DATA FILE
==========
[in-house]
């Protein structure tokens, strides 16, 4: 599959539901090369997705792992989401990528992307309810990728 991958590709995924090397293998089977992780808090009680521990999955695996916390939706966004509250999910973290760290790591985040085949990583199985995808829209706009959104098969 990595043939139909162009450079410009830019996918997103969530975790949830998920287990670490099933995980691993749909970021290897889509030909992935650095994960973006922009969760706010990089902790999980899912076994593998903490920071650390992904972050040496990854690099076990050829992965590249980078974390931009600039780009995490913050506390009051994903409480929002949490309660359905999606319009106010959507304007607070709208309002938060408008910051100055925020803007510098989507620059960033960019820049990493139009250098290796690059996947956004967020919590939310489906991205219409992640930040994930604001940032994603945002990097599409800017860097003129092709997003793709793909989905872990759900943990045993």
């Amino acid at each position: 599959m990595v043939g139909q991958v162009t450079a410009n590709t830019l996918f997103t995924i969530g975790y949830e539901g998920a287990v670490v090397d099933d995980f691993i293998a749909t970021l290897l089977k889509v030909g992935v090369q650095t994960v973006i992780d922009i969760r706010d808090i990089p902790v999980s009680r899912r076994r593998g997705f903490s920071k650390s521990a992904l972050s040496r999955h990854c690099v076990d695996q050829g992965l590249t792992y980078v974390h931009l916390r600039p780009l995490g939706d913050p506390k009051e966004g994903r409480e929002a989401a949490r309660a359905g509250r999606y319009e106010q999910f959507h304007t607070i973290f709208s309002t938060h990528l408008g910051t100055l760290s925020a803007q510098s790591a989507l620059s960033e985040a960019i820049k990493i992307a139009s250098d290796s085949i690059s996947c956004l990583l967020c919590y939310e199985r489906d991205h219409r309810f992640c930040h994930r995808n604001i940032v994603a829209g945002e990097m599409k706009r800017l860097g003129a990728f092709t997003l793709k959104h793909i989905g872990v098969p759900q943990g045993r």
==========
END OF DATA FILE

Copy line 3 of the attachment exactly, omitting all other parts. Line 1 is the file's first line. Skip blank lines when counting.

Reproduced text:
């Amino acid at each position: 599959m990595v043939g139909q991958v162009t450079a410009n590709t830019l996918f997103t995924i969530g975790y949830e539901g998920a287990v670490v090397d099933d995980f691993i293998a749909t970021l290897l089977k889509v030909g992935v090369q650095t994960v973006i992780d922009i969760r706010d808090i990089p902790v999980s009680r899912r076994r593998g997705f903490s920071k650390s521990a992904l972050s040496r999955h990854c690099v076990d695996q050829g992965l590249t792992y980078v974390h931009l916390r600039p780009l995490g939706d913050p506390k009051e966004g994903r409480e929002a989401a949490r309660a359905g509250r999606y319009e106010q999910f959507h304007t607070i973290f709208s309002t938060h990528l408008g910051t100055l760290s925020a803007q510098s790591a989507l620059s960033e985040a960019i820049k990493i992307a139009s250098d290796s085949i690059s996947c956004l990583l967020c919590y939310e199985r489906d991205h219409r309810f992640c930040h994930r995808n604001i940032v994603a829209g945002e990097m599409k706009r800017l860097g003129a990728f092709t997003l793709k959104h793909i989905g872990v098969p759900q943990g045993r």